The Price of Starting a Business in St. Louis
Would you want to open a restaurant in a city that requires 35 steps, multiple licenses, and $3,750 in fees just to get started? That’s what researchers from the Institute for Justice found it takes to open a restaurant in St. Louis. Does that sound like an inviting business environment to you?
The Institute for Justice recently released a report that analyzes the barriers to business in cities across the country. The authors used model businesses to demonstrate how difficult it would be to open a restaurant, bookstore, food truck, barbershop, and home-based tutoring business in St. Louis and other cities. The report examines three aspects of the regulatory process to evaluate the cities: cost, delays, and complexity. Here’s how St. Louis fared for each:
Cost: St. Louis doesn’t do well here because of the city’s fee structure. The city uses a graduated fee system based on the number of employees, so fees can become extremely expensive as businesses grow.
Delays: This report found that a general lack of clarity (and especially a lack of information online) leads to many delays and makes the process more complicated than it seems.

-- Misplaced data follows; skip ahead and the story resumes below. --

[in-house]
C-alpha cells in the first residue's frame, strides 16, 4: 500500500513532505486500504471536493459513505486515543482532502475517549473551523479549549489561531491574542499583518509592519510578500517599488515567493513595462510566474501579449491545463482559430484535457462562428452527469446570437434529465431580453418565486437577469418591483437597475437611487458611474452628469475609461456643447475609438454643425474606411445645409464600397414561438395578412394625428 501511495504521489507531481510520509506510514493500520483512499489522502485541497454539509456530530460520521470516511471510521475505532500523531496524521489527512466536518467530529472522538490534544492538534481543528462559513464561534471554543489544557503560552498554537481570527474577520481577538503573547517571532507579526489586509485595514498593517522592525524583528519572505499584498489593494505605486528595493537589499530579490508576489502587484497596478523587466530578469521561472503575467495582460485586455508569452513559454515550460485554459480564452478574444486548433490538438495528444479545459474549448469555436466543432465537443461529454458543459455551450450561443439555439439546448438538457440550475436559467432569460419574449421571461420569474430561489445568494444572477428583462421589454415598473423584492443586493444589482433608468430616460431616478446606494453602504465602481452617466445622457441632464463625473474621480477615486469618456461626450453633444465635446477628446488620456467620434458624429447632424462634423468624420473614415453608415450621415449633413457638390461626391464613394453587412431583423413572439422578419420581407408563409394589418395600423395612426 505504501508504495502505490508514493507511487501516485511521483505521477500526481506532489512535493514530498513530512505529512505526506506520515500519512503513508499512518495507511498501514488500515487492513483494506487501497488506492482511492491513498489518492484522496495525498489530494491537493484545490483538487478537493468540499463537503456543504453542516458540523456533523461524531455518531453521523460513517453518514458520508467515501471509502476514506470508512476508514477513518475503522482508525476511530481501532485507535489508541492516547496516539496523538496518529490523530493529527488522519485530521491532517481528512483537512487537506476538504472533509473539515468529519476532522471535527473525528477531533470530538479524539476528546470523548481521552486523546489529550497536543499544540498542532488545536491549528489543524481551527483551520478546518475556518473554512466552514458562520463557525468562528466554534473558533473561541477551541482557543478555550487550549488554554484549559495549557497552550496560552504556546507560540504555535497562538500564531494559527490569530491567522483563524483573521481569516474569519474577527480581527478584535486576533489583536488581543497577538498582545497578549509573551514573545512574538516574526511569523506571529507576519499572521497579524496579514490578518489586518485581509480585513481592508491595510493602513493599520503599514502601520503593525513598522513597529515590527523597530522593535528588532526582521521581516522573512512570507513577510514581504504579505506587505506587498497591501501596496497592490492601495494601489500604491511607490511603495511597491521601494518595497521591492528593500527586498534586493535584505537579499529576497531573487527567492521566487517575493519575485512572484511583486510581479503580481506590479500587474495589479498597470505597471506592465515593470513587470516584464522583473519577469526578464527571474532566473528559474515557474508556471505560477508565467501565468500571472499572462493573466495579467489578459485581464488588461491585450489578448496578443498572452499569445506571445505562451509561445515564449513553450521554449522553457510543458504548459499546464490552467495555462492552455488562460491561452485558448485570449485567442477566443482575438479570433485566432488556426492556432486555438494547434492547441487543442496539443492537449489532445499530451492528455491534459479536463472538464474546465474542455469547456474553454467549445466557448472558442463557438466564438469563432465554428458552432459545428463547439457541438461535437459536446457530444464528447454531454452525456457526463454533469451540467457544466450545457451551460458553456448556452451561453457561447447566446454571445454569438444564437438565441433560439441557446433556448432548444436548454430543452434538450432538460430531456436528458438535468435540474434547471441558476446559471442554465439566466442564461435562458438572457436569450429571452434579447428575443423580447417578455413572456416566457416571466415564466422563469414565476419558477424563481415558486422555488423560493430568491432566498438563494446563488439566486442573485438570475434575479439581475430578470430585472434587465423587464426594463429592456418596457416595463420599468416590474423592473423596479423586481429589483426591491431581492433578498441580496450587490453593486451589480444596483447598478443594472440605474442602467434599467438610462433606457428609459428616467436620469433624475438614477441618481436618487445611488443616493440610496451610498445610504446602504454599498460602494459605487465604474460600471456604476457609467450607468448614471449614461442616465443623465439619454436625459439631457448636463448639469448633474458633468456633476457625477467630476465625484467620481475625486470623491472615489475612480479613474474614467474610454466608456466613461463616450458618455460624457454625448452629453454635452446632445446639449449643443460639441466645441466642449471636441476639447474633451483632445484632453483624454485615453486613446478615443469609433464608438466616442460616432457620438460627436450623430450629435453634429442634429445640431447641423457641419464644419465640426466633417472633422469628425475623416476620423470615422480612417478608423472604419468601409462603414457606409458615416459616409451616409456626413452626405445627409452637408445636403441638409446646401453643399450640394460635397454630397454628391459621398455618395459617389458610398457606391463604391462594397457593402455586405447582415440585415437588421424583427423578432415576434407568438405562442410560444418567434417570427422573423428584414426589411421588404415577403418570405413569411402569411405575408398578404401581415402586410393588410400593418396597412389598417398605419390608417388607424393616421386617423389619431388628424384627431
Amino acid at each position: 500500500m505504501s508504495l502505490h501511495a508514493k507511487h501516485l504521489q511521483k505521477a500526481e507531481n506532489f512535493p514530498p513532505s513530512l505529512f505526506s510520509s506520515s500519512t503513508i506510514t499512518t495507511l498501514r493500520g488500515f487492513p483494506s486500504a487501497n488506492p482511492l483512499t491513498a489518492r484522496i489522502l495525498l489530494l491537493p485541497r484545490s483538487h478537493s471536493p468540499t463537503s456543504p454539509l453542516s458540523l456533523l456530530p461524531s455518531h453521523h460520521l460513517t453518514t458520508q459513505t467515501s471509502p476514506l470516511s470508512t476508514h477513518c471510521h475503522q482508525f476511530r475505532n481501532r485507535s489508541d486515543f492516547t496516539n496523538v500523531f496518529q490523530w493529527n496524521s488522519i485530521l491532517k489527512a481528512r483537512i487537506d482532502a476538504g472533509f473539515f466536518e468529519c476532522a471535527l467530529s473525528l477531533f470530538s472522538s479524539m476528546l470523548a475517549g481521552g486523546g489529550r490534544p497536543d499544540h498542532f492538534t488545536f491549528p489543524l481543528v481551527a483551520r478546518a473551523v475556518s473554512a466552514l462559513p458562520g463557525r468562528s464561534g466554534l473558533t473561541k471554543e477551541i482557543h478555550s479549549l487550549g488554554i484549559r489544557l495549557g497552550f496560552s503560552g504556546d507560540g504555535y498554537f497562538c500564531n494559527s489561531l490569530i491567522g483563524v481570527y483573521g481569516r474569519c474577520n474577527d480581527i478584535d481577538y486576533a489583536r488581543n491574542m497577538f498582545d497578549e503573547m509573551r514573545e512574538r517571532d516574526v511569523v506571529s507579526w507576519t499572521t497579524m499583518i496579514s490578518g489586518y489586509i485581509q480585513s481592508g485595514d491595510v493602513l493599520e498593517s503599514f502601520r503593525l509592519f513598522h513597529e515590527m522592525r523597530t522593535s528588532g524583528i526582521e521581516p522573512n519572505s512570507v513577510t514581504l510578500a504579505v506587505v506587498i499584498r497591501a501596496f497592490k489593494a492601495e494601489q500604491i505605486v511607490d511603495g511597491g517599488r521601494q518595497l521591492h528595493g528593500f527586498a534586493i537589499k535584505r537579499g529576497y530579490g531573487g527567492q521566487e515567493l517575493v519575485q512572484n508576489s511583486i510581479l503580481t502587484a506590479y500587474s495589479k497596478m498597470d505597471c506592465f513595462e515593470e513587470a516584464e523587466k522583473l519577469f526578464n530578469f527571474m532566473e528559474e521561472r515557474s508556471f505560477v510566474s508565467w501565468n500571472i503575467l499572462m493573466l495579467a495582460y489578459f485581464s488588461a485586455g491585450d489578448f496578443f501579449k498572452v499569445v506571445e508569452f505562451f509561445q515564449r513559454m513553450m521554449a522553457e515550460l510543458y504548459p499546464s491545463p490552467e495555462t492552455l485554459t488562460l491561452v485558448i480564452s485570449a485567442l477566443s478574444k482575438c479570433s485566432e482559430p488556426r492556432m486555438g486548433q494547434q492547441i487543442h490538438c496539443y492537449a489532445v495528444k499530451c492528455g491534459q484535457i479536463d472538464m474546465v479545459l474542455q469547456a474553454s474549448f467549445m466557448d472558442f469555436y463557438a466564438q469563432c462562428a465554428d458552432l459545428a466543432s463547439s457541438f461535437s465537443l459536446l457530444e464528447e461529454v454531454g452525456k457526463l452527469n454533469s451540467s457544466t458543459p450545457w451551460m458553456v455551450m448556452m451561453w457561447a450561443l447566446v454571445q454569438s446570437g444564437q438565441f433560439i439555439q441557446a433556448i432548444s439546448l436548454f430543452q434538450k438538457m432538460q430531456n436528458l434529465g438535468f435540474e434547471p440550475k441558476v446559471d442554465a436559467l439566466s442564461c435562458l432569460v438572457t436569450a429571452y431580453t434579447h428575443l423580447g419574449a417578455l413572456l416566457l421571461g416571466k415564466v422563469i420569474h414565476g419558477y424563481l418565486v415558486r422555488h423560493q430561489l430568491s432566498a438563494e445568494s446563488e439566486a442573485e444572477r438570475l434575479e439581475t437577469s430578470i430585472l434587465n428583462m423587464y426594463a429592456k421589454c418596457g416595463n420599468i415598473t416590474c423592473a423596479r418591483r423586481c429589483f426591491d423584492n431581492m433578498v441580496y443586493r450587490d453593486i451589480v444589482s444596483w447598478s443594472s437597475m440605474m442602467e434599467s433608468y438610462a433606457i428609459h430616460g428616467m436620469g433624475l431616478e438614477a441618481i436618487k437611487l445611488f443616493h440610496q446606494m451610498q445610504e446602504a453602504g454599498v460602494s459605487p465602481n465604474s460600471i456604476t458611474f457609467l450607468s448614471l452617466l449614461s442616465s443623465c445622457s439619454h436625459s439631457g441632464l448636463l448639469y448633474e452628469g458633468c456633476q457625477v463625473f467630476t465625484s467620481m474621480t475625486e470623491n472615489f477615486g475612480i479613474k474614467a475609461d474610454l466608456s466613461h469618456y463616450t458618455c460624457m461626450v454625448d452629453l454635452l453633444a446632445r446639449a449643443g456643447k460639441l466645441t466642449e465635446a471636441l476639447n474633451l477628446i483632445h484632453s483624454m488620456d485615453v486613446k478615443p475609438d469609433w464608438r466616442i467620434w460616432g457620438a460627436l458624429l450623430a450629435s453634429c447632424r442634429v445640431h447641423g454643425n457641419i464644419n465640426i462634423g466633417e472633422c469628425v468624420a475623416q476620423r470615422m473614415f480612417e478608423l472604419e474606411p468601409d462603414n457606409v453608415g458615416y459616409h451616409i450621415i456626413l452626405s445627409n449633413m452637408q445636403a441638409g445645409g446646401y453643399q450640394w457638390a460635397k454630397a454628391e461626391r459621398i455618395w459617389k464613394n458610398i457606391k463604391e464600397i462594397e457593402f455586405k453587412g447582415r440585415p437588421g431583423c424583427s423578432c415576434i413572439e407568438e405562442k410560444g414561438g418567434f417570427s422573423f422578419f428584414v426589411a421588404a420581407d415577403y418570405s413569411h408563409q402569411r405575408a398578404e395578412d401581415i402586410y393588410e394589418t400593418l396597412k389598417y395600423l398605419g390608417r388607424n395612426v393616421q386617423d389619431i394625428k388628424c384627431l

Complexity: The process of starting a business in St. Louis can be very complex, sometimes requiring dozens of steps, numerous forms, and multiple business licenses.
Can we really say that St. Louis has an inviting business environment when the city fares so poorly in all three aspects? Lawmakers say they want more opportunities for entrepreneurs and options for consumers, but actions speak louder than words. St. Louis lawmakers should make the city more appealing for businesses by lowering fees and simplifying processes. Starting a business is expensive enough without the city requiring exorbitant fees. And the fact that there is very little access to information online seems like an outdated problem that unnecessarily complicates the process.
If we want more business in St. Louis, we need to have an environment in which businesses can thrive. If the barriers are too high from the beginning, we’re not going to see entrepreneurs and new businesses coming to our city.